But in my day to day, I work really closely with the design team, so lot of times I’m working directly in Sketch. While everything should be content first and you should design around the content, it’s more of a back and forth. That’s the most fun and interesting way to do it.
Des: After it’s live, when you decide to make changes, do you make those directly or do you put in a request?
Elizabeth: A combination. When I started I was making requests, but that’s an incredible load on our developers. Now I have a development environment and I can make changes directly to the code, as can all our designers. With a little bit of training we were able to do that.
We also use GitHub for resolving issues, though there’s a point where it breaks, and you’re trying to look at a whole system of terminology.
Des: We have a pretty extensive design pattern library, and the rule there is if something here will do the job, use it, and to think very carefully before adding to it. Is it similar with your glossary?
Elizabeth: It definitely is. Say we have a word for people, like “teammate”, we shouldn’t necessarily come up with different words to describe people in a different way just because we’re talking about the product in a slightly different way. That can be tough, because we work in lots of different areas. We have support contexts, and marketing contexts. In the public domain there are lots of different terms used to describe people and different types of ways of describing customers. We have to stick to our system-wide definition unless we have a really strong reason not to.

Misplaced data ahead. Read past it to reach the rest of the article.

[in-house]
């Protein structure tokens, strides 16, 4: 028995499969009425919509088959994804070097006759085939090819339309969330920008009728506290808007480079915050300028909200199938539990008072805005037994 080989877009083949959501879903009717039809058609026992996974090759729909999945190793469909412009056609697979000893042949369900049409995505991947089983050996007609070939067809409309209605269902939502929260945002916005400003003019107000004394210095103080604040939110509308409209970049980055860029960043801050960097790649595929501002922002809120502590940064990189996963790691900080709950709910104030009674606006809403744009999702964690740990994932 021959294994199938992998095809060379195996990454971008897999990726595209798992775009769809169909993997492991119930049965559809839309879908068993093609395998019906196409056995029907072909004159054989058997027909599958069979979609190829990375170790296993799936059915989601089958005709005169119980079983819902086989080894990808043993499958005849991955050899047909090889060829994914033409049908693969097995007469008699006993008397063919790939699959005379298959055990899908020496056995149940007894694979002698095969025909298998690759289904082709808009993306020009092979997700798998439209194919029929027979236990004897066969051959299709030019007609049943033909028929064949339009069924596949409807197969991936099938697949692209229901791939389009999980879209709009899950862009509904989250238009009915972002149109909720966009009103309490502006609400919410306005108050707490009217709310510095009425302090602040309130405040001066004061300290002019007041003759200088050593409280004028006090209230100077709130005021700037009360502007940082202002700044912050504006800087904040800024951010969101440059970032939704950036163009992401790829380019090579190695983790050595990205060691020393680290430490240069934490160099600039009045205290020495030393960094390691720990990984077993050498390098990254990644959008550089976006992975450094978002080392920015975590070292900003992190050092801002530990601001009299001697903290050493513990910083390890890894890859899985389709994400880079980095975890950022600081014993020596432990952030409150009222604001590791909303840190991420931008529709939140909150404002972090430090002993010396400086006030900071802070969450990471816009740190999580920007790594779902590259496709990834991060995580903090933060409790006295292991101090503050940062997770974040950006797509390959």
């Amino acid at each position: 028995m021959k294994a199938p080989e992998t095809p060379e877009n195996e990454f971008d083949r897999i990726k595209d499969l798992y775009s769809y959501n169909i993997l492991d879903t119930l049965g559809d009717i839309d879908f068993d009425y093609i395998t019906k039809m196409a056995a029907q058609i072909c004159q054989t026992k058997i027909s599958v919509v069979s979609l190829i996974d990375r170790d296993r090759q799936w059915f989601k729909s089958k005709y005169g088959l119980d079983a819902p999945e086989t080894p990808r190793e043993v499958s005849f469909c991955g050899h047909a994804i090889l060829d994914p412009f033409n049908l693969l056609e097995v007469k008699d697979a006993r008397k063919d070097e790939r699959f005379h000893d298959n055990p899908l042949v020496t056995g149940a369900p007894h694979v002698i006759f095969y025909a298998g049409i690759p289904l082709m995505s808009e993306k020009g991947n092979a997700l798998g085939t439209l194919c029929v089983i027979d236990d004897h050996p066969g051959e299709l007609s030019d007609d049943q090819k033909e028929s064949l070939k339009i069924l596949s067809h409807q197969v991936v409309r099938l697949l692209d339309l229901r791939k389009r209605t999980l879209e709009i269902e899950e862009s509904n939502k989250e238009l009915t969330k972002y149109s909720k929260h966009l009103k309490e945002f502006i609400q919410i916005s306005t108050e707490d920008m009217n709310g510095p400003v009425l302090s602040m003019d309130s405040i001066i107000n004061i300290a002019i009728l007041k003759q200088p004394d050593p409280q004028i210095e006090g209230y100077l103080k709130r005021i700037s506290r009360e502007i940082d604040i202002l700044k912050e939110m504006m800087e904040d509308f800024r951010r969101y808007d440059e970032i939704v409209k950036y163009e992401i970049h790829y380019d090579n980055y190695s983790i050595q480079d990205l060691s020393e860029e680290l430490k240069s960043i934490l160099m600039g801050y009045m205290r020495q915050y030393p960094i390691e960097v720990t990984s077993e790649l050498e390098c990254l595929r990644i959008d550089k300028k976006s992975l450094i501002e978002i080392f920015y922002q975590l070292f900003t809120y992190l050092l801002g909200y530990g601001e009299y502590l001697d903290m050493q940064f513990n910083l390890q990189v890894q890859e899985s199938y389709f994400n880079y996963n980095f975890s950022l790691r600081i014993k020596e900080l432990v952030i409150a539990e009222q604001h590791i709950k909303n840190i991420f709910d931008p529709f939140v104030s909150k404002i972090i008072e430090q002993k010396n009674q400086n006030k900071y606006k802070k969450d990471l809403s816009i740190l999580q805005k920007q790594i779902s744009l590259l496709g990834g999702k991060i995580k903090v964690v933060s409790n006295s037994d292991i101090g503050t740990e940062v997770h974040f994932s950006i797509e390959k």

Des: Without defaming your colleagues, is it a problem that when we’re creating something new, everyone thinks that everything should be new? I certainly see it on the UI side.
Elizabeth: There’s a little bit of that. A lot of it is breaking it down structurally. People look at words and they think every new sentence is a brand new sentence, completely crafted, never been heard before. Actually, if you look at the patterns behind the sentences – the verb structures, how we use pronouns – all of those things have to follow a pattern, and often for really specific reasons.
For example, we couldn’t use a non-gendered pronoun in our messenger. We can’t use gendered pronouns because we don’t ask your gender when you sign up to Intercom, like Facebook would. But we can’t use a non-gender pronoun because it doesn’t translate well. There are different technical and specific considerations that give you a lot of guidelines and constraints that focus the way you can express things.
A lot of it is also like design itself. I feel completely supported in saying that we shouldn’t use x pattern or y pattern because the content purpose isn’t best served by that. It might look better, but it isn’t necessarily the right reason to use it. In that context I would see as more of a design decision, as opposed to it just being the words themselves.
Conversational design is bigger than bots